Despite claims by the Federal Government that it has succeeded in crashing oil production cost to $23 per barrel, Nigeria is said to be among the top 10 countries with the highest cost.
Chairman of the Oil Producers Trade Section (OPTS) of the Lagos Chamber of Commerce and Industry (LCCI), Mr. Paul McGrath, stated this at the 2019 edition of the Association of Energy Correspondents of Nigeria (NAEC) annual conference with the theme ‘‘Harnessing oil and Gas Potential for National Development’ held in Lagos last week.
McGrath, who is also the Managing Director of Exxonmobil affiliate companies in Nigeria, lamented that, high cost is a major disincentive to investment, especially at this time of considerable global competitiveness.
He worried that operating costs are increasing due to an attendant increase in required maintenance and well work-overs, while security costs are escalating as peculiarities of the business environment require that additional resources be deployed to secure people and assets.
According to him, for Nigeria to remain profitable, we need to collectively consider modalities and mechanisms for cost reduction.
‘‘ Our Governments, at respective arms and tiers, will need to institute stable and globally competitive fiscal policies, a robust legal framework and a healthy contract integrity culture. To the extent consistent with the law, operators in the industry will need to explore cost sharing options (e.g. in areas of logistics, supply chain, security, technology, etc.). This can only happen with collaboration among relevant stakeholders and sustained advocacy by the vibrant Nigerian media.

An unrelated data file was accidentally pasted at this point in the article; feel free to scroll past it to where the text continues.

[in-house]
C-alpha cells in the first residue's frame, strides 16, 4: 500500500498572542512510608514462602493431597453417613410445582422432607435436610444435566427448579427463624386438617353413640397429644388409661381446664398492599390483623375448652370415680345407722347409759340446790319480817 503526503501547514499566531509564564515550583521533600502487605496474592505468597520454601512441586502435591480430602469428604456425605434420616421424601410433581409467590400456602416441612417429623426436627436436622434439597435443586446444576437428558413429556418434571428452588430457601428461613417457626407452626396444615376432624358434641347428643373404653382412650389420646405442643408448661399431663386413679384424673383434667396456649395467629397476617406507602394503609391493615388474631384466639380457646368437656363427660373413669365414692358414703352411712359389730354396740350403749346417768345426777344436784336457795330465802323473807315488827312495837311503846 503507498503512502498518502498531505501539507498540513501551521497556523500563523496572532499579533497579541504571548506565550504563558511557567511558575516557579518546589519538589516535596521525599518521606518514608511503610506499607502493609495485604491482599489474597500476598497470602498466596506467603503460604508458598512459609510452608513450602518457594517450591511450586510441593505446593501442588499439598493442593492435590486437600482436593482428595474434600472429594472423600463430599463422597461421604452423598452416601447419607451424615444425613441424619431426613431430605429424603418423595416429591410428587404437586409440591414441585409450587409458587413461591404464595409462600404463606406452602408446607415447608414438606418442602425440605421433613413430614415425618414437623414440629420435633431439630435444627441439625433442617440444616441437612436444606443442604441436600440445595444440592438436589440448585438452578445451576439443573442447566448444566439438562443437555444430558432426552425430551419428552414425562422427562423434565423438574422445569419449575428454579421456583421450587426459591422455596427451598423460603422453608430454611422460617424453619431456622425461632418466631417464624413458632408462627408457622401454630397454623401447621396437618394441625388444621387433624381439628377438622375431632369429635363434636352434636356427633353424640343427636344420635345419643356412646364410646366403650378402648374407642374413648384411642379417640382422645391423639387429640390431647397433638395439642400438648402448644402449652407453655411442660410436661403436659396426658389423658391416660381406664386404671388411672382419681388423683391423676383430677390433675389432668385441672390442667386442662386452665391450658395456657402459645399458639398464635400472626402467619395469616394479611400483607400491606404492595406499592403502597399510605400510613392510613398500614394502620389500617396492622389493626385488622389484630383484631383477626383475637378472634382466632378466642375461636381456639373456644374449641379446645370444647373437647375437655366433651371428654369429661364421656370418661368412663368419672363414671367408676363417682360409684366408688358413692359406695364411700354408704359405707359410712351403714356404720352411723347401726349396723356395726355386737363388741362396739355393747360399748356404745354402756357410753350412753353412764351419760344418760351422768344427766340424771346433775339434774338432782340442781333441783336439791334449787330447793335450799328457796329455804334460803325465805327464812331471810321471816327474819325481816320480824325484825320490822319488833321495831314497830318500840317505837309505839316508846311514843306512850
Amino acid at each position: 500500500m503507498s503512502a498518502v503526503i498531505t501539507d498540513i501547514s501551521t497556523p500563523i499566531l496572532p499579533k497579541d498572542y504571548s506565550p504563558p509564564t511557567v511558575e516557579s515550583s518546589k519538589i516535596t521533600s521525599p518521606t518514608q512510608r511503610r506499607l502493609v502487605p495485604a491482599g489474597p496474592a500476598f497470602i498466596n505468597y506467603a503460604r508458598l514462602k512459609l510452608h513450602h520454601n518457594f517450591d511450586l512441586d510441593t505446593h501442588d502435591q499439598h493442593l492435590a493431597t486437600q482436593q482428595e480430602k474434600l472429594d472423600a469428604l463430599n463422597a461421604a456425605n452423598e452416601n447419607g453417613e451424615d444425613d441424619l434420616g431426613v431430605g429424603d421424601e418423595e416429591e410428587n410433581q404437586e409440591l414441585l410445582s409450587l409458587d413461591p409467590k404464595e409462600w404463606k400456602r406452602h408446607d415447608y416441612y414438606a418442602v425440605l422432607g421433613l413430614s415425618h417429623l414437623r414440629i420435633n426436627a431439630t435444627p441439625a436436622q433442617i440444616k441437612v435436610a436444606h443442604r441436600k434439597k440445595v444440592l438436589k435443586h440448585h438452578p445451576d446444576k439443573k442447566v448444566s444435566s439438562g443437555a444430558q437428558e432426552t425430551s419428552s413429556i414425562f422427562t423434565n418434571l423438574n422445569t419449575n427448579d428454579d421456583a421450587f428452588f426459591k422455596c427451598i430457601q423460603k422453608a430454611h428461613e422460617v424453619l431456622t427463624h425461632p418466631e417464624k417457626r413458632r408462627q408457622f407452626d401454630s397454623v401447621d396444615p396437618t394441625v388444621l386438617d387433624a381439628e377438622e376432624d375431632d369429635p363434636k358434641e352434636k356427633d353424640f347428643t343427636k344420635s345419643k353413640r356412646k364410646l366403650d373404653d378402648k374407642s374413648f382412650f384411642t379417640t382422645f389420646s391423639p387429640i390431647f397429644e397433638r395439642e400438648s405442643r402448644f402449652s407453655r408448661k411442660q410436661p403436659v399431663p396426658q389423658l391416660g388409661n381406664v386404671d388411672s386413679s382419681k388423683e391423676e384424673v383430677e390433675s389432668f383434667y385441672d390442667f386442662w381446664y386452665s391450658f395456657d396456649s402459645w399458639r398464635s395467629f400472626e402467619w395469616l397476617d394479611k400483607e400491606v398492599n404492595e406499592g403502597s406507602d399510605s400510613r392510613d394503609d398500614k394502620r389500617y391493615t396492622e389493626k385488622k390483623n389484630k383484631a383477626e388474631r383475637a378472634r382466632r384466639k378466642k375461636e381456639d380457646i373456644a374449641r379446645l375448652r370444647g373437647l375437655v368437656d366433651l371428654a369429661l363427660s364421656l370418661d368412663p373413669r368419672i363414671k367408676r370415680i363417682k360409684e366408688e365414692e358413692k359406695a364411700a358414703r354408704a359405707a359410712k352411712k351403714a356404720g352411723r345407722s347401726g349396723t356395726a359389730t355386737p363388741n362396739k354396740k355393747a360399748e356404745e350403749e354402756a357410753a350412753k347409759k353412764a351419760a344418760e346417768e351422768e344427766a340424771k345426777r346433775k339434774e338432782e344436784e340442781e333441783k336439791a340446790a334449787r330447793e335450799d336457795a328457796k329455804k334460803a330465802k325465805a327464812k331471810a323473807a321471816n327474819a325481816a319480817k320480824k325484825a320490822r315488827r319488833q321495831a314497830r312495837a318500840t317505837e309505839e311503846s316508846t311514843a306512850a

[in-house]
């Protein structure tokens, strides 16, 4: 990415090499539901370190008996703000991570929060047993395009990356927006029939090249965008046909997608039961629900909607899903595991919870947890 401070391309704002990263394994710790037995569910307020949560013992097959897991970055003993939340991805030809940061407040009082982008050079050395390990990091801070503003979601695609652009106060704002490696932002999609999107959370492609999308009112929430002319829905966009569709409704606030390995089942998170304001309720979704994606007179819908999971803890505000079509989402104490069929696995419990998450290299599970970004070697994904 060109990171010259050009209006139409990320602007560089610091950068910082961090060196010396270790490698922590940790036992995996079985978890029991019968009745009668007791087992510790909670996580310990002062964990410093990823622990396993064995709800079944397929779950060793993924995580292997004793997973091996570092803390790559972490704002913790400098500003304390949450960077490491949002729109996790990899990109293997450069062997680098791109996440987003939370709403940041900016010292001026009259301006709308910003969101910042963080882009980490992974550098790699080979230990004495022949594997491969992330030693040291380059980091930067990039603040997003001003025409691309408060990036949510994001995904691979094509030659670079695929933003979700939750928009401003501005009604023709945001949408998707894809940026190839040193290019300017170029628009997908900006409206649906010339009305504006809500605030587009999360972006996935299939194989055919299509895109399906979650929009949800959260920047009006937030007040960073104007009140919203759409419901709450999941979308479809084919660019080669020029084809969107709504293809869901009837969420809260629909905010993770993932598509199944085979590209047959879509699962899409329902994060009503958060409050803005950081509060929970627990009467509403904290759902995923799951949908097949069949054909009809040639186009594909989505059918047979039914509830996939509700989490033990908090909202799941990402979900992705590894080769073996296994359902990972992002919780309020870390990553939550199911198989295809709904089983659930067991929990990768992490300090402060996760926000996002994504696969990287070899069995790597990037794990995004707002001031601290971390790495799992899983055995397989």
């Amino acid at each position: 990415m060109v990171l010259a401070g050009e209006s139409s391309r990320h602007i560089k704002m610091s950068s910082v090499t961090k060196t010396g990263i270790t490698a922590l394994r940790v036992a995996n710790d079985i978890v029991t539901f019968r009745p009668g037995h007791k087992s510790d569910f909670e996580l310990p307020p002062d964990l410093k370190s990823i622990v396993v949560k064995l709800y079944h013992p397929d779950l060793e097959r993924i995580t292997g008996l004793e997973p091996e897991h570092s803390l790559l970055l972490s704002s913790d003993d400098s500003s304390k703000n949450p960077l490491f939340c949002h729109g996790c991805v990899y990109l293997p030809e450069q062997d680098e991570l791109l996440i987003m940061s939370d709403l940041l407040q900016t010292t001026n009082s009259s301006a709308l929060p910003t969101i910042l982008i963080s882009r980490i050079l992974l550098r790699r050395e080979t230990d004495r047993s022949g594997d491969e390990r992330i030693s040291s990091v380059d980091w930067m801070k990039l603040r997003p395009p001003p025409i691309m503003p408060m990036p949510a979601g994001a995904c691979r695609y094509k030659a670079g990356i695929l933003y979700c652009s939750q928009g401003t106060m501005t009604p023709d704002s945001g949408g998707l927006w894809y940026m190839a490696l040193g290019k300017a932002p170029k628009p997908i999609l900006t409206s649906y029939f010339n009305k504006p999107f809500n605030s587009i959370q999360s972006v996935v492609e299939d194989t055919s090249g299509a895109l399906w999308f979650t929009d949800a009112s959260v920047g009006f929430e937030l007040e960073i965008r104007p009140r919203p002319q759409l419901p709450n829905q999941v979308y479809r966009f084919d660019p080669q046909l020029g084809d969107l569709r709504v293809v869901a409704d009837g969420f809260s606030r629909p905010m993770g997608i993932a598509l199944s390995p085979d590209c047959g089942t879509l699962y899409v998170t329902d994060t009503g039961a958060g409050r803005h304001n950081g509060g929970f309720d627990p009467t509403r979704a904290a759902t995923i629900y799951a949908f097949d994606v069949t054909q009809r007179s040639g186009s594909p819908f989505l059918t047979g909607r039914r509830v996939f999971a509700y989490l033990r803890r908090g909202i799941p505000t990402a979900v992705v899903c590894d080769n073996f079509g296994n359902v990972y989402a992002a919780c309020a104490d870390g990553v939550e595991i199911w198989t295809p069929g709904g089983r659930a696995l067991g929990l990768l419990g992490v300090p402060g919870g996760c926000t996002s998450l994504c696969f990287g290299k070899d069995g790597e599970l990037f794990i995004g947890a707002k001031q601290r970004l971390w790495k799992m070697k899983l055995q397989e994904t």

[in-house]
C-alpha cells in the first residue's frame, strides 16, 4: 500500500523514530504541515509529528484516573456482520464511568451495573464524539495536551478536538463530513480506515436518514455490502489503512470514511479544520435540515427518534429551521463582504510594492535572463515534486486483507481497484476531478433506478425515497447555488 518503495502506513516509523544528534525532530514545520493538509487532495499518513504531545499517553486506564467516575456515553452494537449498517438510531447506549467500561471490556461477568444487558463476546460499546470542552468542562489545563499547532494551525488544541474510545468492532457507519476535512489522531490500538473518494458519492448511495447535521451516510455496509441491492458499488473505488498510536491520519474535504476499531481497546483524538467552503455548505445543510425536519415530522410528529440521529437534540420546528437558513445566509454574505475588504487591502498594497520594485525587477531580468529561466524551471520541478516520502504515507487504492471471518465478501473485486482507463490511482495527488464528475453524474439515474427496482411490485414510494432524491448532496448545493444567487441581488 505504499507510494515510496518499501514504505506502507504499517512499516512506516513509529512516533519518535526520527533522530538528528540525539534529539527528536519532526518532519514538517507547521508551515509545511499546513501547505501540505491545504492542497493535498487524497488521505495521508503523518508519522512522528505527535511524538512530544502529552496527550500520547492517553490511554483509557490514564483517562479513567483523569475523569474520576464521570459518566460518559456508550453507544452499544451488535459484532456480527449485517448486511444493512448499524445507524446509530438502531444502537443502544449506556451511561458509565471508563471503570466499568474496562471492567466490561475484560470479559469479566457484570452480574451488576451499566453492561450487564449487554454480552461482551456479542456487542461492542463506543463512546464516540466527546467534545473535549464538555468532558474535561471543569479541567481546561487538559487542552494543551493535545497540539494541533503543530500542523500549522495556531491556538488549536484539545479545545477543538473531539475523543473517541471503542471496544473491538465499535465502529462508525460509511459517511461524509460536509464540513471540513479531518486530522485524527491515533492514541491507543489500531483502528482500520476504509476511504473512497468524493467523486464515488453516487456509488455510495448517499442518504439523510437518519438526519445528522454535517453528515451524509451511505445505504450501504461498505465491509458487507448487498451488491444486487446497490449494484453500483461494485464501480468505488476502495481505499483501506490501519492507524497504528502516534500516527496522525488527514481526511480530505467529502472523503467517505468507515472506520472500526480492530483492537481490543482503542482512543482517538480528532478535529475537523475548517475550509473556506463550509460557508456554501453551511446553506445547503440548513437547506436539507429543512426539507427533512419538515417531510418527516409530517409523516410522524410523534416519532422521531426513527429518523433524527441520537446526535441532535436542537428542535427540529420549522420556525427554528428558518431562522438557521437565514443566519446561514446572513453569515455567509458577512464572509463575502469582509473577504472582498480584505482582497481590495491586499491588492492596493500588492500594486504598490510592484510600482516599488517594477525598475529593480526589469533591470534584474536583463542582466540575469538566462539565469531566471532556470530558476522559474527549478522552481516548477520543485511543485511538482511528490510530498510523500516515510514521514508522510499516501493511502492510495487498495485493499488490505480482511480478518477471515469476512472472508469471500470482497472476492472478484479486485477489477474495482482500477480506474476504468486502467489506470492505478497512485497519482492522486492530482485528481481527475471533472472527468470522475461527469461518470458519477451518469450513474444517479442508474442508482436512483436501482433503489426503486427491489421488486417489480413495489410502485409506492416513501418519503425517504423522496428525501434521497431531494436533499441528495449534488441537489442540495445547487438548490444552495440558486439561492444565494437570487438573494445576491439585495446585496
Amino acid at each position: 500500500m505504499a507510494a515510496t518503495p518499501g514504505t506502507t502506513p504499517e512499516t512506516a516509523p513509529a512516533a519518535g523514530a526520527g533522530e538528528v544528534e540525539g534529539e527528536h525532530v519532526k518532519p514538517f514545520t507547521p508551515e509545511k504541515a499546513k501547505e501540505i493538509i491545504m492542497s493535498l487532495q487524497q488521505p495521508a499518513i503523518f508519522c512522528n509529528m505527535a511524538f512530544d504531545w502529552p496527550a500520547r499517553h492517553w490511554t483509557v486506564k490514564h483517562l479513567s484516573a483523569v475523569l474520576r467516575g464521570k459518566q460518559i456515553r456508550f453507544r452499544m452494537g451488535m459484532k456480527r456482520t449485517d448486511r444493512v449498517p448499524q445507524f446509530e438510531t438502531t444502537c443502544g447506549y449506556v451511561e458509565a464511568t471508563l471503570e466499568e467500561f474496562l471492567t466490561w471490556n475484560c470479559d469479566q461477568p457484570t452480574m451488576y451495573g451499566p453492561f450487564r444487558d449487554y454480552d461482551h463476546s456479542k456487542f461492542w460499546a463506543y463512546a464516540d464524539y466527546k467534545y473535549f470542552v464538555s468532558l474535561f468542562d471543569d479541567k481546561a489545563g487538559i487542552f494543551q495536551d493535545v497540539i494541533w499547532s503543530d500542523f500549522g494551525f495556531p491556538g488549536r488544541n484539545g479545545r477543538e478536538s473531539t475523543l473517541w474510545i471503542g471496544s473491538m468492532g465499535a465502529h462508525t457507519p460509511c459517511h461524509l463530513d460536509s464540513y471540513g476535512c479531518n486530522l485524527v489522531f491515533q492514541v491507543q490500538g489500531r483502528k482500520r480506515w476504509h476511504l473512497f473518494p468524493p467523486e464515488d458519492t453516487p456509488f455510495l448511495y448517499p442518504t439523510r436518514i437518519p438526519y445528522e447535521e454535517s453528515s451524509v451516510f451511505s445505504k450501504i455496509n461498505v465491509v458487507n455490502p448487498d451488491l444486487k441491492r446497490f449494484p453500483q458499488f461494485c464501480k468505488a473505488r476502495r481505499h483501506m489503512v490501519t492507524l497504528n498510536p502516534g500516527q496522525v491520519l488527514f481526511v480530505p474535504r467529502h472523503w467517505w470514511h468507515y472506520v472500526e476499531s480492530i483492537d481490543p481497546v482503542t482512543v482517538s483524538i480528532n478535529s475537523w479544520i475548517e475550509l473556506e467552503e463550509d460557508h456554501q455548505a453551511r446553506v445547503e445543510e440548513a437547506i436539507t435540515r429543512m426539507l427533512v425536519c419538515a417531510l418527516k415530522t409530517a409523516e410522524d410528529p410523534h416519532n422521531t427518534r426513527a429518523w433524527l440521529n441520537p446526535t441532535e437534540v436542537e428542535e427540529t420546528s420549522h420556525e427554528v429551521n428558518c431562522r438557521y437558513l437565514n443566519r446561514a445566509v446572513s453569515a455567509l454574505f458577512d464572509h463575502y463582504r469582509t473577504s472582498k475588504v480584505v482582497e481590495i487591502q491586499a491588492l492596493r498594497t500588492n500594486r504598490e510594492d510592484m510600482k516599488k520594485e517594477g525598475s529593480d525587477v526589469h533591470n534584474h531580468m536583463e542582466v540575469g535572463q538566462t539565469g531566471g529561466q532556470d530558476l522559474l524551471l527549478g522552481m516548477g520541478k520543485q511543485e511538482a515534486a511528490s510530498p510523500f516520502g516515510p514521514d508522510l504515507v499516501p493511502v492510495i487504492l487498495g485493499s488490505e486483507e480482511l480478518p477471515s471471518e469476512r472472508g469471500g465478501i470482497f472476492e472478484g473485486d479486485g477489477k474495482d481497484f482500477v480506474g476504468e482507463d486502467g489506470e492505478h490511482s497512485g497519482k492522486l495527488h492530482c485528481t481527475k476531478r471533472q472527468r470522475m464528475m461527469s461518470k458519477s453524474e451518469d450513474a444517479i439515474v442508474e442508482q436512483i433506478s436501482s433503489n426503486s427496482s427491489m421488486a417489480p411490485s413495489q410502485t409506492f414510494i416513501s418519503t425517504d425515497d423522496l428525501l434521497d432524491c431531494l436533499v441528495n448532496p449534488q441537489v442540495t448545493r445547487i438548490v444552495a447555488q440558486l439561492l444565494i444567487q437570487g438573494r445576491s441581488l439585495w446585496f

While our industry explores opportunities to sustain this conversation, I am pleased to state that we are seeing positive results of this collaboration, especially on the part of our partner, the Nigerian National Petroleum Corporation.
“I congratulate the NNPC on the solid achievements so far recorded in resolving some seemingly intractable industry challenges, with a being the Joint Venture Cash Call repayments. I’m confident that working collaboratively, we can collectively achieve more for the long term benefit of Nigeria. He tasked the media and other stakeholders to see themselves as partners in progress, in the overall interest of peace, progress, prosperity and development of our industry and the country.
He disclosed that, over the years, the oil and gas sector has been a major driver of the nation’s economy.
‘‘Through operations and activities of key industry players, there has been significant value addition in terms of economic power of the people, manpower utilization and development, foreign exchange earnings, fiscal growth index, etc. These macro-benefits all translate to two things – the development of the country and the empowerment of the people.
“So, in summary, can Nigeria’s oil and gas potential be harnessed better for national development? The answer is yes! The key, however, lies in active collaboration by all stakeholders, with the media playing a key part.’’